Toms River Municipal Utilities Authority in New Jersey is using AR headsets to visualize the underground infrastructure of utility lines — in real time — before workers start digging. This helps workers with planning and maintenance efforts, and helps them avoid embarrassing mistakes and unwanted blackouts, Israel said. The system uses a geocalibration process to align the rendered visuals to the physical world, anchoring to visible geographic information system features such as sewer manholes. The interface supports hand gestures and voice commands, allowing workers to operate hands-free as they gather other on-site information.

6. Logistics

DHL, the logistics giant, is using AR headsets in warehouses to help with order picking — something the company has deemed “vision picking.” The display on the AR glasses identifies location numbers, scans product bar codes, identifies the number of items that need to be picked and shows workers where each item should be placed in the trolley. The technology increased productivity by 15% and dramatically reduced error rates. With the AR glasses, training and onboarding required 50% less time — results which have prompted rollouts in DHL warehouses worldwide.

2018 MIT Sloan CIO Symposium in photos: A SearchCIO snapshot

It’s time to turn your digital vision into reality — and fast. That was the message at the 2018 MIT Sloan CIO Symposium in Cambridge, Mass. The annual event attracted more than 900 senior-level IT decision-makers from around the country and the globe for what organizers billed as a day of learning, networking and spirited discussion.

Sessions at the event featured leading IT practitioners and academics, all doling out practical advice for planning and executing a digital transformation strategy. Of course, that meant discussing the building blocks of digital transformation: AI, internet of things, cloud computing, Agile, DevOps, organizational leadership, digital culture and more.

The SearchCIO team was there to cover — and capture — it.

Scroll through our Instagram roundup of the 2018 MIT Sloan CIO Symposium and relive a few of the many illuminating and interesting moments from this year’s event.

8:35 a.m.: Before the opening panel session, Kresge Auditorium

Let the Symposium begin.

Prior to the opening panel session, attendees perused the vendor showcase in Kresge and reviewed the day’s schedule, with complimentary totes in hand.

8:45 a.m.: “Creating a Digital Culture,” Kresge Auditorium

MIT’s George Westerman moderated the opening panel on how to best create a digital culture. As Westerman and the panel emphasized, digital transformation is, above all, a leadership challenge. “Technology changes quickly; organizations change much more slowly,” Westerman said at the start of the panel.

One of many interesting tidbits: Panelists said organizations need to change their outlook on talent. “The right people often look wrong,” said Melissa Swift, global leader for digital solutions at Korn Ferry Hay Group. The traits that might seem jarring to corporate executives may well be the ones the company needs to build a digital culture. Iconoclasts, not clones, should get a second look.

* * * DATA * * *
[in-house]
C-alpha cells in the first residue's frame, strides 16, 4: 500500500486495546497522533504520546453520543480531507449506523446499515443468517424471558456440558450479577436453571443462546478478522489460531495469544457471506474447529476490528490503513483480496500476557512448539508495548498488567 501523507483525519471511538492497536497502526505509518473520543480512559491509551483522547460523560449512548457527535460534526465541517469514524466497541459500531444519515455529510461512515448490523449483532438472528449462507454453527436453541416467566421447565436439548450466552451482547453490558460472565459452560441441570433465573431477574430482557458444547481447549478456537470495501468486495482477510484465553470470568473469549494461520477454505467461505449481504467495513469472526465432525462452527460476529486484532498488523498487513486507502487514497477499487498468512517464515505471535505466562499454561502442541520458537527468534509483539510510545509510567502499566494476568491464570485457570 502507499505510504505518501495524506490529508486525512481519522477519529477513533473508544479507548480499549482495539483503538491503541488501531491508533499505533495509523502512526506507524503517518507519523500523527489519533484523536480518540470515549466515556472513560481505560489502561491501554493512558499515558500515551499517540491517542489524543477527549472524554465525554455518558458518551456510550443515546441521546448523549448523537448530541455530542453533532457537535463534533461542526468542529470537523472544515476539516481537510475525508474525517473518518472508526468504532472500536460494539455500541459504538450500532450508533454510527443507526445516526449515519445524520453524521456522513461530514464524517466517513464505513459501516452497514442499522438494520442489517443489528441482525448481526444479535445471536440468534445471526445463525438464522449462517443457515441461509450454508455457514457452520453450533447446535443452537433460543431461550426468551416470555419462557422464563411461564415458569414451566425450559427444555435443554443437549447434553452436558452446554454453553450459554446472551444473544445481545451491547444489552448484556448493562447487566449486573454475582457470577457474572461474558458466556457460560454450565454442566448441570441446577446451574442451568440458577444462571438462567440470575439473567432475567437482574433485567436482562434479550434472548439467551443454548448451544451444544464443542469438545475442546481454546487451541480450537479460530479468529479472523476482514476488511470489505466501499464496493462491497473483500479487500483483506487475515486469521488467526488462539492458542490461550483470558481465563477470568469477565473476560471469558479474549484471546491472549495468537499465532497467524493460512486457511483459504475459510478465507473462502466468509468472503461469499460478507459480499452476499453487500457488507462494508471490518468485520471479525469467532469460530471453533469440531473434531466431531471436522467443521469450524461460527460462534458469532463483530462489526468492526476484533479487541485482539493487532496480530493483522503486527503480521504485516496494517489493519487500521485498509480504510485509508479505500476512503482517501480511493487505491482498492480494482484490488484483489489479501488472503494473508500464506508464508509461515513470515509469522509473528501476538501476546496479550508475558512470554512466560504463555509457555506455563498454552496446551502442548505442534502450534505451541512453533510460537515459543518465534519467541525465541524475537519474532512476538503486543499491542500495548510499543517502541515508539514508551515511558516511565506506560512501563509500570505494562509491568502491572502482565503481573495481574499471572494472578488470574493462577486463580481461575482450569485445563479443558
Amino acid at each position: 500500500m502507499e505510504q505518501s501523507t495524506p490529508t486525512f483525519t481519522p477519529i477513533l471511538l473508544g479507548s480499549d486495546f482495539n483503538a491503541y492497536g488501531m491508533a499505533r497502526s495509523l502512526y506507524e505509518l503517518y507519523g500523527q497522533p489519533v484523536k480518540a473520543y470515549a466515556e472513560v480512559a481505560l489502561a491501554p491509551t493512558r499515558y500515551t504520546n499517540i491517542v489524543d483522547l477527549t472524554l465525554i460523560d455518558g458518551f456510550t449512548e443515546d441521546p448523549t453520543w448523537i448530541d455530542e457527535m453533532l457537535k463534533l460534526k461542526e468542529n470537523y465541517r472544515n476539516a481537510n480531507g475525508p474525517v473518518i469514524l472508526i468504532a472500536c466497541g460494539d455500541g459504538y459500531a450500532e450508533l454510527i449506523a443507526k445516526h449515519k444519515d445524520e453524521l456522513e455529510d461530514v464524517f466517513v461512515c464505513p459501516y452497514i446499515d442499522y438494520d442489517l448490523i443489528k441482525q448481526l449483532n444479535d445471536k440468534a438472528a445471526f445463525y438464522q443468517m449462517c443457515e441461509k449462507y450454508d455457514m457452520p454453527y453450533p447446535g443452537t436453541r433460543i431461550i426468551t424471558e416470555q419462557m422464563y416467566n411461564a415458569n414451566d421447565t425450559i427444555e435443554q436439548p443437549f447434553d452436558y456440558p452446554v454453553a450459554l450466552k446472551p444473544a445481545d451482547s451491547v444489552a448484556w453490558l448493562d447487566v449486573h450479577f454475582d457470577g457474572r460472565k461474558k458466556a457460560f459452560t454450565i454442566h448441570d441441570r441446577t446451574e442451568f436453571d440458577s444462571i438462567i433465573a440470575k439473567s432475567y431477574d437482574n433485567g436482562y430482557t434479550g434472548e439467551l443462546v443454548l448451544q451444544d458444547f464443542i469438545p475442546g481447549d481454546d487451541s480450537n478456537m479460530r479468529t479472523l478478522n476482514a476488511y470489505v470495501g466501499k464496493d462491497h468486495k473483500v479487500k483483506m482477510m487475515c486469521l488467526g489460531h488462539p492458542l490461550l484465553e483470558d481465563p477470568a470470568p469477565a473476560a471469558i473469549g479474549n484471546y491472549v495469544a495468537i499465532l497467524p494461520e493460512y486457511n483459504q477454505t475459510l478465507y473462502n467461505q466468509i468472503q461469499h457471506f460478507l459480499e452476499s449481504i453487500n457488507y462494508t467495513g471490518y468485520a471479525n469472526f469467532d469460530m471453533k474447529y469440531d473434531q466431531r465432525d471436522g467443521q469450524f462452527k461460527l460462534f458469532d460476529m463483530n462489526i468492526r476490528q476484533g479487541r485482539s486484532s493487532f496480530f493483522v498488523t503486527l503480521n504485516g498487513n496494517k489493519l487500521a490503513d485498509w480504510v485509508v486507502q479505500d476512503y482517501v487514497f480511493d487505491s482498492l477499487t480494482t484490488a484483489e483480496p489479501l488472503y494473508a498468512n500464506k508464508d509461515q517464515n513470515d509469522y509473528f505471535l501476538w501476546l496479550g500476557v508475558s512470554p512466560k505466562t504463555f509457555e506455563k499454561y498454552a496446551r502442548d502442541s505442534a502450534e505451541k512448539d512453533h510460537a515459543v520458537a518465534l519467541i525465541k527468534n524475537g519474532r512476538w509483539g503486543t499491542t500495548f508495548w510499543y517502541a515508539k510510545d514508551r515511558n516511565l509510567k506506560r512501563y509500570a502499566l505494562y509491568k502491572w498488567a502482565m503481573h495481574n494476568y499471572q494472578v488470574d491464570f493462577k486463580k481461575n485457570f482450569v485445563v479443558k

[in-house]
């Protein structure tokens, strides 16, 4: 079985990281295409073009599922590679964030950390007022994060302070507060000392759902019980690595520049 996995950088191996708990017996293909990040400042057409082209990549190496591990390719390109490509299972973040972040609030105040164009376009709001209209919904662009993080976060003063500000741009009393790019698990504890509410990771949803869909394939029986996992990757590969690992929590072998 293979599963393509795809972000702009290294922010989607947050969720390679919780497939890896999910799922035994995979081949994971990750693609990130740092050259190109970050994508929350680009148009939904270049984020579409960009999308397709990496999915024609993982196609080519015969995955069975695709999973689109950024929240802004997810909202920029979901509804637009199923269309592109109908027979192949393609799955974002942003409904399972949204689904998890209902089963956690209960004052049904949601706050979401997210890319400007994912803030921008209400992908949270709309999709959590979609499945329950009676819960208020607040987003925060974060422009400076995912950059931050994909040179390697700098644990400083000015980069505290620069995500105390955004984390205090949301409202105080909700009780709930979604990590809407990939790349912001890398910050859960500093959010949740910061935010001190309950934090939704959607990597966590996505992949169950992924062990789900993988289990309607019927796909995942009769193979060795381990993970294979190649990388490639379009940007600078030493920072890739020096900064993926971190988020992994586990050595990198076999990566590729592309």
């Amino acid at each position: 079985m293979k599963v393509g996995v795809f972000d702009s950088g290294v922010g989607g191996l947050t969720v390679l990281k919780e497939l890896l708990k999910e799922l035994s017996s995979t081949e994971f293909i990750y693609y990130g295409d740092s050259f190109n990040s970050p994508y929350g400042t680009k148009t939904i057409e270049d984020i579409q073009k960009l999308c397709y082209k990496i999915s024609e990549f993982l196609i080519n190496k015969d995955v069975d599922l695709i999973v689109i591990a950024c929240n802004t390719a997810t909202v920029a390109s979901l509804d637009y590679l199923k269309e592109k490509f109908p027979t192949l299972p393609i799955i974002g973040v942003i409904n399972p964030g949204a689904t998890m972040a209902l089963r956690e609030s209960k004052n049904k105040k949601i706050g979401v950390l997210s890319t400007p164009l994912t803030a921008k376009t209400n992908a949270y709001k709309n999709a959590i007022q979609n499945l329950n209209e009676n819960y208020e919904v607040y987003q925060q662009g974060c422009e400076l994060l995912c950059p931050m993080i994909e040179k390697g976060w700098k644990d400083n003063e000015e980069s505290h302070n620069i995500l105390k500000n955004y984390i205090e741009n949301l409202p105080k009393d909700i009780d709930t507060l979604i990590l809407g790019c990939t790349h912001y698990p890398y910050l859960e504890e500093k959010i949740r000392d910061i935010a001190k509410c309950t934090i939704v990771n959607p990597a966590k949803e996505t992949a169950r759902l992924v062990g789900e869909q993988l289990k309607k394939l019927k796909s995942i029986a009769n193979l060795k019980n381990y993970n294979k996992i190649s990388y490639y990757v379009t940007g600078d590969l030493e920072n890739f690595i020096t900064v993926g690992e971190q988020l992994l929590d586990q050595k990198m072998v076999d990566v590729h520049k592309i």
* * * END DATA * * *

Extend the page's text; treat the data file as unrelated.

12:00 p.m.: “Insights from the Leadership Award Finalists,” Sala De Puerto Rico

As attendees munched on their salads, MIT Sloan CIO Leadership Award finalists doled out sage advice on how they’ve transformed their organizations. Some sound bites from the session:

“Our job as CIOs is really more of psychologists or priests,” said Atefeh Riazi, assistant secretary-general and chief information technology officer at the United Nations. She emphasized it’s not technology that’s the biggest challenge; it’s change management.

“Innovation is about doing the same thing differently,” said Harmeen Mehta, global CIO and head of digital at Bharti Airtel Ltd.

“Understand the context many senior executives are under,” said Mike Macrie, senior vice president and CIO at Land O’Lakes Inc. Older executives aren’t as familiar with technology, so CIOs need to have patience.

1:15 p.m.: “Implementing AI,” Kresge Little Theater

What two words best describe your AI implementation efforts at this time? The blue screen shows how audience members sitting in the “Implementation AI” session responded. Hype and slow were two of the top words, followed by ethically challenged and limited. Panelists, pictured here, are moderator Michael Schrage, Adobe CIO Cynthia Stoddard, Kayak CTO Giorgos Zacharia and DBS Bank CIO David Gledhill.

1:45 p.m.: Lights, camera, action! Outside Kresge Auditorium

SearchCIO’s Mekhala Roy interviewed Harmeen Mehta, global CIO at Indian telecom giant Airtel and this year’s Leadership Award winner, outside Kresge — one of our many video interviews. During the interview, Mehta said everything she does in her organization has to create new value for the company, create a new business model, solve an existing problem or drastically reduce costs.

2:45 p.m.: “Building the Intelligent Enterprise using AI, ML, Mobility and Cloud Services,” Kresge Auditorium

During this session, panelists shared the hard-won lessons they learned from transforming their organizations into so-called intelligent enterprises. One lesson from Alston Ghafourifar, CEO and co-founder of Entefy Inc.: “An intelligent enterprise is too big of a transformation to actually do alone and to do entirely internal … you have to partner.” They also discussed best practices for managing large data sets, which include taking advantage of edge computing and Lambda architecture.

4:00 p.m.: “Articulating your Digital Vision,” Kresge Auditorium

During her presentation, Jeanne Ross, director and principal research scientist at MIT Sloan Center for Information Systems Research, said IT needs to shift from enabling business strategy to inspiring it. Enabling is no longer enough anymore; IT needs to inspire new sources of revenue and new value propositions. The sources of that inspiration include ubiquitous data, unlimited connectivity and massive processing power.

For more photos from the 2018 MIT Sloan CIO Symposium and other conference coverage, visit our Instagram page and give us a follow.

Oculus Rift Virtual Reality Headset & Controllers

Oculus Rift Virtual Reality Headset with Sensor,Remote Control,and Xbox One Wireless Controller with Dongle,